Andrew Murray meticulously uncovers the intimate links between the war on terror and the history of empire, between colonialism and Nazism, between the occupations of Afghanistan and Iraq and Britain’s bloody imperial record – and shows why the cheerleaders for today’s western military interventions now want to rehabilitate it. (Seumas Milne)

My Father Was a Freedom Fighter
Ramzy Baroud
Friday 23 April, 6.30pm, Free
Ramzy Baroud’s new book provides a deeply personal account of his family’s experiences, across three generations, of the theft and occupation of Palestine by the Israeli state. The book places Baroud’s experiences within the context of the broader political events of the conflict, in such a stark and moving way that this account evokes an understanding of what it is to be a Palestinian in a Gazan refugee camp.

The Enigma of Capital: And the Crisis of Capitalism/Companion to Capital
David Harvey
Tuesday 27 April, 6.30pm, Free
Capitalism will never fall on its own. It will have to be pushed. The accumulation of capital will never cease. It will have to be stopped. The capitalist class will never willingly surrender its power. It will have to be dispossessed. David Harvey is the world’s most cited academic geographer and his course on Marx’s Capital has been downloaded by well over 250,000 people since mid-2008.

Injustice: Why Social Inequality Persists
Danny Dorling
Monday 10 May , 6.30pm, Free
“Beliefs which serve privilege, elitism and inequality, infect our minds like computer viruses. But now Dorling provides the brain-cleaning software we need to begin creating a happier society.” Richard Wilkinson author of “The Spirit Level”

Night of the Golden Butterfly
Tariq Ali
Wed 12 May, 7.30pm, £4/£2 concessions
Political campaigner, novelist and historian Tariq Ali will be talking about the fifth and concluding book in the Islam Quintet. Bloomsbury Church, 235 Shaftesbury Ave, WC2H 8EP, 2 minutes from Bookmarks

Bonfire of Illusions: The Twin Crises of the Liberal World
Alex Callinicos
Tuesday 18 May, 6.30pm, Free
The crisis of 2007–9 is an event of historic importance that has affected economy, society and politics. Callinicos analyses its causes within the broader development of capitalism in recent decades. Particularly relevant is his stress on ‘financialisation’ as well as the implications he draws regarding the balance of imperial power across the world.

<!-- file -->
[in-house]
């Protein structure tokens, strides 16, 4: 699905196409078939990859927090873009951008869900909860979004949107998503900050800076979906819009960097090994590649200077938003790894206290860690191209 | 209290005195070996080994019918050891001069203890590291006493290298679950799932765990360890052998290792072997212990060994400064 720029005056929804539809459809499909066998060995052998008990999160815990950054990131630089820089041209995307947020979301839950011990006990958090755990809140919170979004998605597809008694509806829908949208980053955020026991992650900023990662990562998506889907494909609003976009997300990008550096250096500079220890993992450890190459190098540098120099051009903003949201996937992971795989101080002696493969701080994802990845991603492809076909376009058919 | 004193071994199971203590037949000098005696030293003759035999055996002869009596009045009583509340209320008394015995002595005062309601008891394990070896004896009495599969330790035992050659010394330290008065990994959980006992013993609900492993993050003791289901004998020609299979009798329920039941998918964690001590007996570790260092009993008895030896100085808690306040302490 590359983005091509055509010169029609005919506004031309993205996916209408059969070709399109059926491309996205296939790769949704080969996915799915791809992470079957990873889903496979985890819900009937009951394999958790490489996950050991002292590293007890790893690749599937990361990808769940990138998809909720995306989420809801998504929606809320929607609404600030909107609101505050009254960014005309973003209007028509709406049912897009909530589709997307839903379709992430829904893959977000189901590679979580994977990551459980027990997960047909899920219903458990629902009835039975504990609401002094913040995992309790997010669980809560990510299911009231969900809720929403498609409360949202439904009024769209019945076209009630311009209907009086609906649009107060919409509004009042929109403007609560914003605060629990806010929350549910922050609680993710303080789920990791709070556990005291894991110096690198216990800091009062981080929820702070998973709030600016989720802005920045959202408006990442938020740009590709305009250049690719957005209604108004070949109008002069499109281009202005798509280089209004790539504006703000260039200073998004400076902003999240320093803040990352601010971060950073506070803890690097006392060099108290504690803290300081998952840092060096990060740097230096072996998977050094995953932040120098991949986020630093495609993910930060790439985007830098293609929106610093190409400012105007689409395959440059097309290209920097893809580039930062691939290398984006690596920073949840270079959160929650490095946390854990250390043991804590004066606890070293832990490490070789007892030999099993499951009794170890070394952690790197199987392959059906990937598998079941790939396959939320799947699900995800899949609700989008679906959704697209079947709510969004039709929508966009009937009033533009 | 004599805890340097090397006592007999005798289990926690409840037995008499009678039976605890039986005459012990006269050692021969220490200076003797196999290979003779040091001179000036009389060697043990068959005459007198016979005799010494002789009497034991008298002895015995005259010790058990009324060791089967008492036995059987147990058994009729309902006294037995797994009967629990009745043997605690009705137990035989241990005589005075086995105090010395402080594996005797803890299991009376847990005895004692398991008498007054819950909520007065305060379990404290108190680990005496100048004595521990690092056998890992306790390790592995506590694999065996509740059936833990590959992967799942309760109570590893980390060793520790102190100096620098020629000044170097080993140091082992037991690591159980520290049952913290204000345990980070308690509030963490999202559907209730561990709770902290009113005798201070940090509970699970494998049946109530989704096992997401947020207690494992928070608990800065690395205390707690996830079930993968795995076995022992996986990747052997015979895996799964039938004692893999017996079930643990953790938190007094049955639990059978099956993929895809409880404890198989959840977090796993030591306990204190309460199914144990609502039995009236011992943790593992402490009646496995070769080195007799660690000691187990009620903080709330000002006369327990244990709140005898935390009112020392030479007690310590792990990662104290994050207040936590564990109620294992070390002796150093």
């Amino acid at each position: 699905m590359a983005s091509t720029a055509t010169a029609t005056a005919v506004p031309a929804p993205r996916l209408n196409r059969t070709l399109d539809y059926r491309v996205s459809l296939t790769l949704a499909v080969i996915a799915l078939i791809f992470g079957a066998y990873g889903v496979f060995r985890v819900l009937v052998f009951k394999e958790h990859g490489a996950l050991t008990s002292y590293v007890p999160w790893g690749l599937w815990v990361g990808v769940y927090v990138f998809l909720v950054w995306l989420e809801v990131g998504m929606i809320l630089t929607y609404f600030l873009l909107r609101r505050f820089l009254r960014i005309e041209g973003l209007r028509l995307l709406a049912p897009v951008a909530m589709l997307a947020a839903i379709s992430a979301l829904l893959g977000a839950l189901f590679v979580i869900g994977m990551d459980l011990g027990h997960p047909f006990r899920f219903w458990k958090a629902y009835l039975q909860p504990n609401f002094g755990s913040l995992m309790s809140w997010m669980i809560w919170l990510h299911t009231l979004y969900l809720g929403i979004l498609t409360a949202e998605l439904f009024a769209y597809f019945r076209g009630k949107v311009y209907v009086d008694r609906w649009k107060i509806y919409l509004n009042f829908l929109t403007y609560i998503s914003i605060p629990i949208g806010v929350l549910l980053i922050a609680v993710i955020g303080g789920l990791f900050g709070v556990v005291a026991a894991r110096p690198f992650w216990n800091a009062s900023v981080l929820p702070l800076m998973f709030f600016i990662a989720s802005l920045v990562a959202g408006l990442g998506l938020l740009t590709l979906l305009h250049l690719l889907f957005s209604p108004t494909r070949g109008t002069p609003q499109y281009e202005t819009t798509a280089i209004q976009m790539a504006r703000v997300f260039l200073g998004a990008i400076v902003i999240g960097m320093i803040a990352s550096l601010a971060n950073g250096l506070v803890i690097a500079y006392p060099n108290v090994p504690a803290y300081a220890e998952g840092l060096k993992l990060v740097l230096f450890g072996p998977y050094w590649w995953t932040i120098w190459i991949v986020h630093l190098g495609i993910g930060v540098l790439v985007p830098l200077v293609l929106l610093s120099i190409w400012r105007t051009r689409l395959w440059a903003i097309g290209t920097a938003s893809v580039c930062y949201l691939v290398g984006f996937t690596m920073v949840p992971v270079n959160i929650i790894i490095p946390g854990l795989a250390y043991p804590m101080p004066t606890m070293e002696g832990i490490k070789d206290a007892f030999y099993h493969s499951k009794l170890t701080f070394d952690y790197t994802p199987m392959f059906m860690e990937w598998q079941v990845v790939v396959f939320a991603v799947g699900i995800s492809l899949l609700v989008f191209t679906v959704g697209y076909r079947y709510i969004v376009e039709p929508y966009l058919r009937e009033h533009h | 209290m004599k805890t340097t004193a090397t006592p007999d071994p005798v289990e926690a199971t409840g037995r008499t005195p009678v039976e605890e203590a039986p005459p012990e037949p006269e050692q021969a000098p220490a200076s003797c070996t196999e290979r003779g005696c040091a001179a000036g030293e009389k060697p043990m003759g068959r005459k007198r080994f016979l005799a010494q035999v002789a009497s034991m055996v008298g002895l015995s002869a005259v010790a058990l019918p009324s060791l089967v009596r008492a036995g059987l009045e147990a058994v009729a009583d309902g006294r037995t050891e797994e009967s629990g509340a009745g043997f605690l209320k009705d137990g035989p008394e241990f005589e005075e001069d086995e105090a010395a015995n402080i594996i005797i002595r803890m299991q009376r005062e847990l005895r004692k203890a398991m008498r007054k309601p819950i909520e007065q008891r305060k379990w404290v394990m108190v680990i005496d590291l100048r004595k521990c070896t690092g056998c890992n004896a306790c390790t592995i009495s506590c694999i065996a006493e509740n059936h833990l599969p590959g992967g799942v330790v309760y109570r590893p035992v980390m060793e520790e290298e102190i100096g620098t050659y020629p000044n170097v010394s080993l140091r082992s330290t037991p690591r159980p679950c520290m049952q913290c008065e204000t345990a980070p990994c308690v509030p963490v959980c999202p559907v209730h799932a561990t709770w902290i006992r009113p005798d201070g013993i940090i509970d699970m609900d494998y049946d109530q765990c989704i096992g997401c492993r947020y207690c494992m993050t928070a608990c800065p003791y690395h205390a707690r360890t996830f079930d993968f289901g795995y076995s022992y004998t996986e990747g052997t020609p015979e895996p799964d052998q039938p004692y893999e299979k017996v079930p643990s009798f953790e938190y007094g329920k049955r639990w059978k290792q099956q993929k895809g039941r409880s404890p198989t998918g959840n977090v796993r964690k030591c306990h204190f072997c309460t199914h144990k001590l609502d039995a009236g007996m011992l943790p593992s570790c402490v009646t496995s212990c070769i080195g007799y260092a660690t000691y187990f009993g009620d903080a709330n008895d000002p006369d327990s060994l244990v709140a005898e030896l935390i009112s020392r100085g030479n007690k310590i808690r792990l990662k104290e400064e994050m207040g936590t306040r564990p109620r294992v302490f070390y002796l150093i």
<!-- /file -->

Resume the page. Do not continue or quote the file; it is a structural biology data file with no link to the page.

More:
Bookmarks: The Socialist Bookshop
http://www.bookmarksbookshop.co.uk
1 Bloomsbury Street, London, WC1B 3QE
020 7637 1848

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Gilles Deleuze

Gilles Deleuze

DELEUZE & RACE

 

Jason Adams

While the relevance of Gilles Deleuze for a materialist feminism has been amply demonstrated in the last two decades or so, what this key philosopher of difference and desire can do for the theorization of race and racism has received surprisingly little attention. This is despite the explicit formulation of a materialist theory of race as instantiated in colonization, sensation, capitalism and culture, particularly in Deleuze’s collaborative work with Félix Guattari.

Part of the explanation of why there has been a relative silence on Deleuze within critical race and colonial studies is that the philosophical impetus for overcoming eugenics and nationalism have for decades been anchored in the conventional readings of Kant and Hegel, which Deleuze laboured to displace. Through the vocabularies of psychoanalysis, deconstruction, and moral philosophy, even the more sophisticated theorizations of race today continue the neo-Kantian/neo-Hegelian programme of retrieving a cosmopolitan universality beneath the ostensibly inconsequential differences called race.